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Oprah interview: Can Lance Armstrong rehabilitate his image?

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"These top athletes are perceived as role models and when they fail to maintain that level of trust, it’s difficult to get it back. Pete Rose is a great example. One of history’s greatest baseball players, but he’s been perhaps permanently scarred by his gambling,” says Mitch Leff, president of Leff & Associates, a public-relations firm in Atlanta. “People will forgive someone who makes a mistake, or does something illegal or unethical, if they admit what they did and show a real effort to change. But when someone lies for years and years, in interview after interview, it is very difficult to forgive.”

That means Armstrong must come across as absolutely sincere – an immense challenge based on his past.

“In his interview with Oprah – and in others that may follow – he must be perceived as genuinely contrite about his past mistakes and not just using the opportunity as a springboard to other pursuits,” says Richard Goedkoop, retired professor of communication at LaSalle University. “This will be a challenge since his denials on this subject go back at least 10 years. Why should we believe he is sincere now?”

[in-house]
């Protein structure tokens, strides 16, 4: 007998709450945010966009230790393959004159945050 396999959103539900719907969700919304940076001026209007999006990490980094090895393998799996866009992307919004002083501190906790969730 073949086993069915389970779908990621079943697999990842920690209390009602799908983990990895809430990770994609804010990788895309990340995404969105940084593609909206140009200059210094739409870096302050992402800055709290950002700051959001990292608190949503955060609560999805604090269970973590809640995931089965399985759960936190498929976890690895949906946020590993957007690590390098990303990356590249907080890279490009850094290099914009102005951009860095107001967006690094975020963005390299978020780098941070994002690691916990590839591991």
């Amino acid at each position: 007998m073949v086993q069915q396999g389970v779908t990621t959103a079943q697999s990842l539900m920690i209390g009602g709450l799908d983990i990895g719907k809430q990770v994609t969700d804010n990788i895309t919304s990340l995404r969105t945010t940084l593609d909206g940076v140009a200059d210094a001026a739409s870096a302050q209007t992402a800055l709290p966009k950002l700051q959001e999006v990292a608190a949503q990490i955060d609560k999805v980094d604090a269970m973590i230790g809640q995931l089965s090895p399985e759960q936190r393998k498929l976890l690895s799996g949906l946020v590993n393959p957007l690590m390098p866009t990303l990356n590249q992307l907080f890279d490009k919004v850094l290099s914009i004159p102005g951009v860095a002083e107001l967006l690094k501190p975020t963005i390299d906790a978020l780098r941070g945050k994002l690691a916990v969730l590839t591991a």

One huge factor in his favor, say Goedkoop and others, is Armstrong’s long association with the Livestrong cancer charity he founded and ran for a number of years as a well-known cancer survivor himself. For that reason, many people want Armstrong to succeed because he is their genuine hero.

But first he must show that he is aware – and sorry for – the damage that he caused.

“He has to admit guilt and apologize but also needs to show that he is sorry and be perceived by the public as having paid a price,” says Gene Grabowski, executive vice president of Levick, an image relations firm. “He needs to claim responsibility and not blame others, otherwise the resistance will continue to undermine his chances of acceptance and redemption.”

One way to show contrition, says Mr. Leff, would be to become a leading voice in world antidoping efforts.

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